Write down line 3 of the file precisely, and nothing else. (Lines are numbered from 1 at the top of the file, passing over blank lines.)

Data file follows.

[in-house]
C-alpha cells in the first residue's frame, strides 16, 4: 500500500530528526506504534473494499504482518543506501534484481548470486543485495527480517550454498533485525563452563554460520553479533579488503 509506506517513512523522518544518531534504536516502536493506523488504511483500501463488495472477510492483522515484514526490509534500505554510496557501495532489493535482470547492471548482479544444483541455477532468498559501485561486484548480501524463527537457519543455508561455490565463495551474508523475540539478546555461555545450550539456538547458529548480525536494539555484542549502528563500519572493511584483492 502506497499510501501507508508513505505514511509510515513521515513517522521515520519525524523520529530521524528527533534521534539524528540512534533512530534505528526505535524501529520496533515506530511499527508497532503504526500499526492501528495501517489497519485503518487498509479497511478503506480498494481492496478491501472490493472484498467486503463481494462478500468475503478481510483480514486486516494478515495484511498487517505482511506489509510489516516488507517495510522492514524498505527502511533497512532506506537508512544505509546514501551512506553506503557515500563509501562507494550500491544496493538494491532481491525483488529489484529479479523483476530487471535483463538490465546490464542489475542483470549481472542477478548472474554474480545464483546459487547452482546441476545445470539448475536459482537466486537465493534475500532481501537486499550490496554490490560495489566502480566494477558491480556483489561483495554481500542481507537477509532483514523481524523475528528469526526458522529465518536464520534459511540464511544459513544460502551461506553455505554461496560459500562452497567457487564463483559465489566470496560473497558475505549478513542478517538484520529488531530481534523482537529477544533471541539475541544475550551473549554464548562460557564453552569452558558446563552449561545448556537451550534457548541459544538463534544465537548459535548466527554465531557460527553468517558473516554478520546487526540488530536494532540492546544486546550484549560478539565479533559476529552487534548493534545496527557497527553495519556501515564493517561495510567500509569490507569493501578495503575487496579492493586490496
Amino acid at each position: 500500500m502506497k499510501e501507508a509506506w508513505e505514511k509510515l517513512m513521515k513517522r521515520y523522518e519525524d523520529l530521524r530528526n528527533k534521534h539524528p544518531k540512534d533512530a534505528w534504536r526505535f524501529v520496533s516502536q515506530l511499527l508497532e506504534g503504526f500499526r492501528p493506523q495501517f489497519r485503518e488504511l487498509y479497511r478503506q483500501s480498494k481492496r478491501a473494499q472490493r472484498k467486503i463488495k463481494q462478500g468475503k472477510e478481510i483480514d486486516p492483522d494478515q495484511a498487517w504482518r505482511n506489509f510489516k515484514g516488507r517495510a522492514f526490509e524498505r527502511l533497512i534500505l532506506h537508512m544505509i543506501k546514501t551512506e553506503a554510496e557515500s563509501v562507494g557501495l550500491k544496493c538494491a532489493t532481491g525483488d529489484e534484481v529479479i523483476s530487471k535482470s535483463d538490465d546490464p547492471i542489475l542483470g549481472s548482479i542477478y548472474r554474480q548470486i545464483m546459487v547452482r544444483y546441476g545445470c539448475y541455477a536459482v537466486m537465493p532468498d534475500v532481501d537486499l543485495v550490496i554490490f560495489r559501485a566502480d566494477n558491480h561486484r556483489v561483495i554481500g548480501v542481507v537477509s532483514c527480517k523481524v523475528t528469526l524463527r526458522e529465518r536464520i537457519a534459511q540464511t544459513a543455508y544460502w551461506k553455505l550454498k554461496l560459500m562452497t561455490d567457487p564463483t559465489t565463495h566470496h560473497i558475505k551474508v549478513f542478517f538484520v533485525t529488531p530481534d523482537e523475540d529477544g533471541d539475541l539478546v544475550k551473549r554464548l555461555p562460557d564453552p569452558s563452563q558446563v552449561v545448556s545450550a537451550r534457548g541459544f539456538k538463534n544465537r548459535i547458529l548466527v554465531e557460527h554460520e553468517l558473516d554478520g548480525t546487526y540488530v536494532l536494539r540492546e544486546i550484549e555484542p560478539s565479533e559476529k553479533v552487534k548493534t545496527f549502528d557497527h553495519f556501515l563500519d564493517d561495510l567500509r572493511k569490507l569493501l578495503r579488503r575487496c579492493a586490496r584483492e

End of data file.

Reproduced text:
Amino acid at each position: 500500500m502506497k499510501e501507508a509506506w508513505e505514511k509510515l517513512m513521515k513517522r521515520y523522518e519525524d523520529l530521524r530528526n528527533k534521534h539524528p544518531k540512534d533512530a534505528w534504536r526505535f524501529v520496533s516502536q515506530l511499527l508497532e506504534g503504526f500499526r492501528p493506523q495501517f489497519r485503518e488504511l487498509y479497511r478503506q483500501s480498494k481492496r478491501a473494499q472490493r472484498k467486503i463488495k463481494q462478500g468475503k472477510e478481510i483480514d486486516p492483522d494478515q495484511a498487517w504482518r505482511n506489509f510489516k515484514g516488507r517495510a522492514f526490509e524498505r527502511l533497512i534500505l532506506h537508512m544505509i543506501k546514501t551512506e553506503a554510496e557515500s563509501v562507494g557501495l550500491k544496493c538494491a532489493t532481491g525483488d529489484e534484481v529479479i523483476s530487471k535482470s535483463d538490465d546490464p547492471i542489475l542483470g549481472s548482479i542477478y548472474r554474480q548470486i545464483m546459487v547452482r544444483y546441476g545445470c539448475y541455477a536459482v537466486m537465493p532468498d534475500v532481501d537486499l543485495v550490496i554490490f560495489r559501485a566502480d566494477n558491480h561486484r556483489v561483495i554481500g548480501v542481507v537477509s532483514c527480517k523481524v523475528t528469526l524463527r526458522e529465518r536464520i537457519a534459511q540464511t544459513a543455508y544460502w551461506k553455505l550454498k554461496l560459500m562452497t561455490d567457487p564463483t559465489t565463495h566470496h560473497i558475505k551474508v549478513f542478517f538484520v533485525t529488531p530481534d523482537e523475540d529477544g533471541d539475541l539478546v544475550k551473549r554464548l555461555p562460557d564453552p569452558s563452563q558446563v552449561v545448556s545450550a537451550r534457548g541459544f539456538k538463534n544465537r548459535i547458529l548466527v554465531e557460527h554460520e553468517l558473516d554478520g548480525t546487526y540488530v536494532l536494539r540492546e544486546i550484549e555484542p560478539s565479533e559476529k553479533v552487534k548493534t545496527f549502528d557497527h553495519f556501515l563500519d564493517d561495510l567500509r572493511k569490507l569493501l578495503r579488503r575487496c579492493a586490496r584483492e